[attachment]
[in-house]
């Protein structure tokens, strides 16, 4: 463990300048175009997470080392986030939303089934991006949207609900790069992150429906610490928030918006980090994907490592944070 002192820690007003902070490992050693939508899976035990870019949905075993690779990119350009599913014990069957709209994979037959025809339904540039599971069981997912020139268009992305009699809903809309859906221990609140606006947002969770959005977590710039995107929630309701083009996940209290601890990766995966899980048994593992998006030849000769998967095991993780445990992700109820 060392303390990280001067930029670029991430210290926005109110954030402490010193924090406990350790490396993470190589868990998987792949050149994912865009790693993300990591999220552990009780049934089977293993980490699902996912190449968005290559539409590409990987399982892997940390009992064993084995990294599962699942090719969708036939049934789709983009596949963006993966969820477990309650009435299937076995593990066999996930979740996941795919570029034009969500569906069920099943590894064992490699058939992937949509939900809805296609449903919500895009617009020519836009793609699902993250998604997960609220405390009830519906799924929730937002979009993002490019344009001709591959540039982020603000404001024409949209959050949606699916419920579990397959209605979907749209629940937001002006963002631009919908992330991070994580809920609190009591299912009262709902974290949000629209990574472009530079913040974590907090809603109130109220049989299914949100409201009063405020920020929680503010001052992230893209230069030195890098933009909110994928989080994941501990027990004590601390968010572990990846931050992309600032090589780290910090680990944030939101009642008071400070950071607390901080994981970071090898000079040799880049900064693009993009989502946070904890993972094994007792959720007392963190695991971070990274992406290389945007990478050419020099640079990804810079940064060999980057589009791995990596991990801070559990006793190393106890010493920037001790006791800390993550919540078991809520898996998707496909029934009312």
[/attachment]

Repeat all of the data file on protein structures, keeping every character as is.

[in-house]
């Protein structure tokens, strides 16, 4: 463990300048175009997470080392986030939303089934991006949207609900790069992150429906610490928030918006980090994907490592944070 002192820690007003902070490992050693939508899976035990870019949905075993690779990119350009599913014990069957709209994979037959025809339904540039599971069981997912020139268009992305009699809903809309859906221990609140606006947002969770959005977590710039995107929630309701083009996940209290601890990766995966899980048994593992998006030849000769998967095991993780445990992700109820 060392303390990280001067930029670029991430210290926005109110954030402490010193924090406990350790490396993470190589868990998987792949050149994912865009790693993300990591999220552990009780049934089977293993980490699902996912190449968005290559539409590409990987399982892997940390009992064993084995990294599962699942090719969708036939049934789709983009596949963006993966969820477990309650009435299937076995593990066999996930979740996941795919570029034009969500569906069920099943590894064992490699058939992937949509939900809805296609449903919500895009617009020519836009793609699902993250998604997960609220405390009830519906799924929730937002979009993002490019344009001709591959540039982020603000404001024409949209959050949606699916419920579990397959209605979907749209629940937001002006963002631009919908992330991070994580809920609190009591299912009262709902974290949000629209990574472009530079913040974590907090809603109130109220049989299914949100409201009063405020920020929680503010001052992230893209230069030195890098933009909110994928989080994941501990027990004590601390968010572990990846931050992309600032090589780290910090680990944030939101009642008071400070950071607390901080994981970071090898000079040799880049900064693009993009989502946070904890993972094994007792959720007392963190695991971070990274992406290389945007990478050419020099640079990804810079940064060999980057589009791995990596991990801070559990006793190393106890010493920037001790006791800390993550919540078991809520898996998707496909029934009312």